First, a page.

*Values are presented as mean (SD). Gene expression levels of adipokines were normalized to the mean of age-matched controls. P-value is from paired comparison test.

Correlation between change in adipokine gene expression levels in peripheral blood and change in disease activity measures

No significant associations (P > 0.05) between change from baseline to 6 months in adipokine gene expression levels in peripheral blood and change in disease activity measures were observed (Table 6). However, a non-statistically-significant trend was displayed for the association between change in gene expression levels of IL-6 in peripheral blood and change in global extra-skeletal muscle disease activity (r = 0.49, P = 0.05).
Table 6

Correlations between change in peripheral blood gene expression levels of adipokines and change in disease activity measures*

 

Change in global extra-skeletal muscle disease activity

Change in muscle disease activity

Change in global disease activity

Leptin

−0.25

−0.11

−0.06

 

P = 0.34

P = 0.70

P = 0.84

Adiponectin

0.16

−0.01

−0.05

 

P = 0.56

P = 0.96

P = 0.85

Resistin

−0.23

0.42

0.14

 

P = 0.39

P = 0.10

P = 0.61

Visfatin

−0.24

−0.24

−0.22

 

P = 0.36

P = 0.37

P = 0.42

IL-6

0.49

−0.03

0.29

 

P = 0.05

P = 0.90

P = 0.28

TNF-α

−0.38

0.01

−0.08

 

P = 0.15

P = 0.97

P = 0.76

*Values are Spearman correlations, followed by P-values.

Discussion

In this study, we investigated whether blood and muscle gene expression levels of certain adipokines are deregulated in adult and pediatric patients with DM. Our results indicate that genes of certain adipokines are significantly differentially expressed between adult DM and non-disease adult controls; and between juvenile DM and non-disease pediatric controls. Gene expression of visfatin is significantly up-regulated in peripheral blood of adult DM patients- compared to non-disease adult controls, while gene expression of TNF-α and adiponectin are down-regulated in peripheral blood of pediatric DM compared to non-disease pediatric controls. Additionally, our findings suggest that there are adipokine gene expression differences in adult DM versus juvenile DM in peripheral blood. Gene expression of visfatin was up-regulated, while IL-6 and leptin were down-regulated, in peripheral blood of adult DM when compared to juvenile DM.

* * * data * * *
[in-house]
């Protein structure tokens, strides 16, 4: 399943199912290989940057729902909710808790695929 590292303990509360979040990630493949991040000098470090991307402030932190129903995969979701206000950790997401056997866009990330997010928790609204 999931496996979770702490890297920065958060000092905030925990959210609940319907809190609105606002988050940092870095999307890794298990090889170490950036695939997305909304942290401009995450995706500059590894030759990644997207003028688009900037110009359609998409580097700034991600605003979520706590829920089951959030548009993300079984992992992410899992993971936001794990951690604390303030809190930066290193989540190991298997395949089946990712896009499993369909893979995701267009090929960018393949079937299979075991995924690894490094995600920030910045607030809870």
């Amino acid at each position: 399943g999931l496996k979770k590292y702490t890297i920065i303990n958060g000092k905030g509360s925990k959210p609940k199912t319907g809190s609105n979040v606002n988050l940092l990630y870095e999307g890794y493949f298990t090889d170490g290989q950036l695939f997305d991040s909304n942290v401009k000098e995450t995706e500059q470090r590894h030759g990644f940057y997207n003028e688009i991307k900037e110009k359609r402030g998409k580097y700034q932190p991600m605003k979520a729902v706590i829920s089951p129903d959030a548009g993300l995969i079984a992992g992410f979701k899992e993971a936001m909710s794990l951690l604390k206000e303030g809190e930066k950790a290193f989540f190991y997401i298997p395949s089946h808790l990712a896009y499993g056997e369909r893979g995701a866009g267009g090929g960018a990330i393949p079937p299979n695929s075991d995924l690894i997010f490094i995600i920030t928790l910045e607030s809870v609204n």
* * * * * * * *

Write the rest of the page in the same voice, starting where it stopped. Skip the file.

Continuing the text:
Furthermore, we explored whether baseline gene expression levels of adipokines in peripheral blood associate with baseline clinical parameters. Interestingly, baseline gene expression of visfatin in peripheral blood, which is up-regulated in adult DM, correlated significantly with clinical parameters at baseline such as age, male sex, prednisone use, and DMARD use. Moreover, baseline peripheral blood resistin gene expression significantly correlated with DM disease activity, including global, muscle, and extra-skeletal disease activity. However, when exploring the predictive value of gene expression of adipokines in peripheral blood for change in disease activity measures by performing Spearman correlations, no significant associations were found.

Consistent with our findings of gene expression of adipokines in peripheral blood, our study also observed deregulation in gene expression of certain adipokines in muscle tissue. Gene expressions of IL-6 and resistin were significantly up-regulated in muscle tissue of adult DM patients compared to non-disease adult controls. Only a non-statistically-significant trend toward elevation of gene expression of visfatin in muscle tissue was observed in adult DM compared to non-disease controls. Moreover, gene expression of visfatin was significantly up-regulated in muscle tissue of pediatric DM patients compared to non-disease pediatric controls. Therefore, our over-all findings suggest the role of visfatin should be further explored in inflammatory-autoimmune disorders.